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Published on May 7, 2017

Made in 1945, TASK FORCE 58 shows the activities of the Fast Carrier Task Force in WWII, known as "Task Force 58". The Fast Carrier Task Force was the main striking force of the United States Navy in the Pacific War from January 1944 through the end of the war in August 1945. The task force was made up of several separate task groups, each typically built around three to four aircraft carriers and their supporting vessels. The support vessels were screening destroyers, cruisers, and the newly built fast battleships. The film opens in the Marianas with the so-called Marianas Turkey Shoot, through the invasion of Okinawa, the devastating kamikaze attacks, and it even covers the last two years of the war up until and including the assault on Iwo Jima and the atomic bombing of Japan.

The film contains astonishing gun camera footage as well as incredible combat footage throughout, including air-to-ground action in Rangoon in the China-Burma-India Theater, and the building of the B-29 base at Saipan.

The Fast Carrier Task Force (Task Force 38 & Task Force 58) took part in all the US Navy's battles in the Pacific during last two years of the war. The task groups could operate independently or combine with the others as needs dictated. Raids against island strong points such as Iwo Jima or Chichi Jima might be undertaken by one or two task groups, but when a major operation was underway the task force would concentrate all four groups together. Each group would remain distinct but operate in close proximity to the other groups to provide the task force with maximum protection and maximum striking power. TF 58 was created on 6 January 1944 with Rear Admiral Marc Mitscher commanding, serving under the fleet command of Admiral Spruance in the Fifth Fleet.

Admiral Raymond Spruance and Admiral Marc Mitscher and TF 58 led the fleet through the battles of Iwo Jima and Okinawa, facing sustained attacks from land-based Japanese kamikaze aircraft. As the Okinawa campaign dragged into its second month, the presence of the carriers was still required to provide close air support to the soldiers on the island as the Army and its Air Corps were not as adept as the Marine Corps at quickly establishing airfields over newly occupied territory. At the end of April, Admiral Nimitz came out to review the situation. After two months operating off the coast of Okinawa in support of Army forces engaged in battle on the island, the command staff was exhausted from the continuous pressure of fending off kamikaze attacks. On his return to Pearl Harbor, he notified Halsey that he would have to take over command from Spruance in thirty days, whether or not the mission was completed.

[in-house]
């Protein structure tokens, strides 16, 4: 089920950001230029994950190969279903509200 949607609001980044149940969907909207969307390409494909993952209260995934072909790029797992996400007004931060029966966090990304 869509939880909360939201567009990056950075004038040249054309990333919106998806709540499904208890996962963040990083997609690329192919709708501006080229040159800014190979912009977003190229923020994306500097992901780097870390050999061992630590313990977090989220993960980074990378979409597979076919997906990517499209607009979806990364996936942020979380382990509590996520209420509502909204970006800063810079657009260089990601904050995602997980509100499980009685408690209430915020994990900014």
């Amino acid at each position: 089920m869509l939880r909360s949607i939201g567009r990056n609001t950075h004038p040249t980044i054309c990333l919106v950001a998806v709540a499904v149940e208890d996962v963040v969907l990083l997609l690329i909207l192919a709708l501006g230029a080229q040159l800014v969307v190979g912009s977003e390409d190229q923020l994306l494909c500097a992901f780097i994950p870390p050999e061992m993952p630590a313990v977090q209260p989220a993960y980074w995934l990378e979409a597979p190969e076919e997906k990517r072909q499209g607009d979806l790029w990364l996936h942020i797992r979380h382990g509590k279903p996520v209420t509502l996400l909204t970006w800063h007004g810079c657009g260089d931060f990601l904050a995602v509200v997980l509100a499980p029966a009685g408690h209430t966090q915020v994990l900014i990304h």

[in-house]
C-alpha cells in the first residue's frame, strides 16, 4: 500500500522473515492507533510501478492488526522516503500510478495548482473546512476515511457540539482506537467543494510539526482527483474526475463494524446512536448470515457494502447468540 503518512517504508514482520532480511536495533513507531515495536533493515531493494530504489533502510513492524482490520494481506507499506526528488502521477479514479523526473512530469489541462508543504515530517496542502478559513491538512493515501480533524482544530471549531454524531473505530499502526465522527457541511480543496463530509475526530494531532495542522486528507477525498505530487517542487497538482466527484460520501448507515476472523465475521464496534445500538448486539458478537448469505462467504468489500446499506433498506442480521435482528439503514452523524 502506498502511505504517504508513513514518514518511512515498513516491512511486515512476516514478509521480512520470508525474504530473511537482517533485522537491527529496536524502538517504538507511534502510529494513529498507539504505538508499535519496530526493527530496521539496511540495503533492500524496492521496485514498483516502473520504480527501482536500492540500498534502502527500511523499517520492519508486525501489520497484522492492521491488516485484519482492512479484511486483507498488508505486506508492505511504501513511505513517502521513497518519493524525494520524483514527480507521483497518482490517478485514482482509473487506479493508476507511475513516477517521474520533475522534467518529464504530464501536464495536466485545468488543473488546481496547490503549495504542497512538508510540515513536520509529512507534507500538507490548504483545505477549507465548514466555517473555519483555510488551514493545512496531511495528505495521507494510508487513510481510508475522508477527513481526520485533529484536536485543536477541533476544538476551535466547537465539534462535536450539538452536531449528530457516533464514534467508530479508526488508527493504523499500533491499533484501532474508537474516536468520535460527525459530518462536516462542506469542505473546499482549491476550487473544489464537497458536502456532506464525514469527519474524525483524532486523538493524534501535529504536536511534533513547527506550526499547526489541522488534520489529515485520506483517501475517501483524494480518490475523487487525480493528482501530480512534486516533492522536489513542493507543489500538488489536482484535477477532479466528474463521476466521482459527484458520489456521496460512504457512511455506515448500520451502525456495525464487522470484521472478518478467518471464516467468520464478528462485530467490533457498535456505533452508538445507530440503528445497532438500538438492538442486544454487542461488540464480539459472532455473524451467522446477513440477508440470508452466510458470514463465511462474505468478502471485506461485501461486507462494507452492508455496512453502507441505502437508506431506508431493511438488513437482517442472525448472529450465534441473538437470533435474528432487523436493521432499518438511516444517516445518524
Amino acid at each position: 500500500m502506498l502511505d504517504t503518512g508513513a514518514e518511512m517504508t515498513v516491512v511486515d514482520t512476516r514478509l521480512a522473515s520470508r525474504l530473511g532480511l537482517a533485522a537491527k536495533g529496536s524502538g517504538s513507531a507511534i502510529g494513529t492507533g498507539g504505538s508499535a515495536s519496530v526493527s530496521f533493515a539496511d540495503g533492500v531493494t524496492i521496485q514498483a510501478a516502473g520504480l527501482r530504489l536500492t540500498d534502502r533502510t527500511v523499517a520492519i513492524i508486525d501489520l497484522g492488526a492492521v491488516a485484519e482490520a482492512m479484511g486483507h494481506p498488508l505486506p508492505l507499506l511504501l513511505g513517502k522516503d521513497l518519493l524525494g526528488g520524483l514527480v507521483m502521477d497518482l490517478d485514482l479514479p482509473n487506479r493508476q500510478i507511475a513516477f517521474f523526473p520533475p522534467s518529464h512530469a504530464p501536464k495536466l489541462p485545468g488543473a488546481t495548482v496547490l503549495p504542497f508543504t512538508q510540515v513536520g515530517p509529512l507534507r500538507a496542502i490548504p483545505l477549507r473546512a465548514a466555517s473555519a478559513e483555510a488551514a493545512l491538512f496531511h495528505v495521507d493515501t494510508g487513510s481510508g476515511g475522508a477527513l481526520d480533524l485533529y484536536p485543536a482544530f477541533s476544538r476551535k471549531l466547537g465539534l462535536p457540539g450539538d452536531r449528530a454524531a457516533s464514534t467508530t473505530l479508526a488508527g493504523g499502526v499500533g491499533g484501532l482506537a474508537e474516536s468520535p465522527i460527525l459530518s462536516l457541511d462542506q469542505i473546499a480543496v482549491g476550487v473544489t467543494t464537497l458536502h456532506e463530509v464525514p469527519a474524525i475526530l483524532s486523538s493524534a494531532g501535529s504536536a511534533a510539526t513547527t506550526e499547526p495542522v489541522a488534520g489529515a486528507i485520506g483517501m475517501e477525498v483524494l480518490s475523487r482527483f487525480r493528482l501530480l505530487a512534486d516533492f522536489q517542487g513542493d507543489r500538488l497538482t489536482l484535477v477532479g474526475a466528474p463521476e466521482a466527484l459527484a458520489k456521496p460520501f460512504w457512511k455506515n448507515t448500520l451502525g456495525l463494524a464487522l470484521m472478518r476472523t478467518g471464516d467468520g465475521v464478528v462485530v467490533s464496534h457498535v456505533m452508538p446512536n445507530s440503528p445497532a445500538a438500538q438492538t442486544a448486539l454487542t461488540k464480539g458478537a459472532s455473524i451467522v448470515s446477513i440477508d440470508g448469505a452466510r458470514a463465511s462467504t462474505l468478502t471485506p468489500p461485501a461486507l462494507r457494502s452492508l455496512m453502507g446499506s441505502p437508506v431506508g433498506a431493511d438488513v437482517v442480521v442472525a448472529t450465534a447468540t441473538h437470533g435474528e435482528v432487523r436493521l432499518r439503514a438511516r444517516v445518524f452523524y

On 28 May 1945, Halsey arrived aboard USS Missouri, his new flagship, whereupon he relieved Spruance, while McCain relieved Mitscher. Spruance and Mitscher returned to Pearl Harbor. Fifth Fleet once again became Third Fleet, and Task Force 58 became Task Force 38. Halsey remained in command until the Japanese surrender ended the war on 2 September 1945.

The Fast Carrier Task Force worked in conjunction with the other two major components of the Pacific Fleet, the Amphibious Force, which was much larger overall and which carried and provided direct support to the Marine forces, and the Service Squadrons of hundreds of support vessels which resupplied and maintained the fleet.[8] The fleet and task group designation changed when the command of the fleet changed hands. When under the umbrella of Fifth Fleet, the invasion force was called the Fifth Amphibious Force. When Halsey had command of the fleet, Third Amphibious Force was the designation. By the time of the Battle of Iwo Jima in early 1945, the Task Force included eighteen aircraft carriers, eight battleships and two battlecruisers, along with numerous cruisers and destroyers. TF 58 alone commanded more firepower than any navy in history.

The British Royal Navy, Task Force 57 is also seen. TF57 neutralized the Japanese airfields in the Sakishima Islands with massive firepower and bombs.

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This film is part of the Periscope Film LLC archive, one of the largest historic military, transportation, and aviation stock footage collections in the USA. Entirely film backed, this material is available for licensing in 24p HD and 2k. For more information visit http://www.PeriscopeFilm.com


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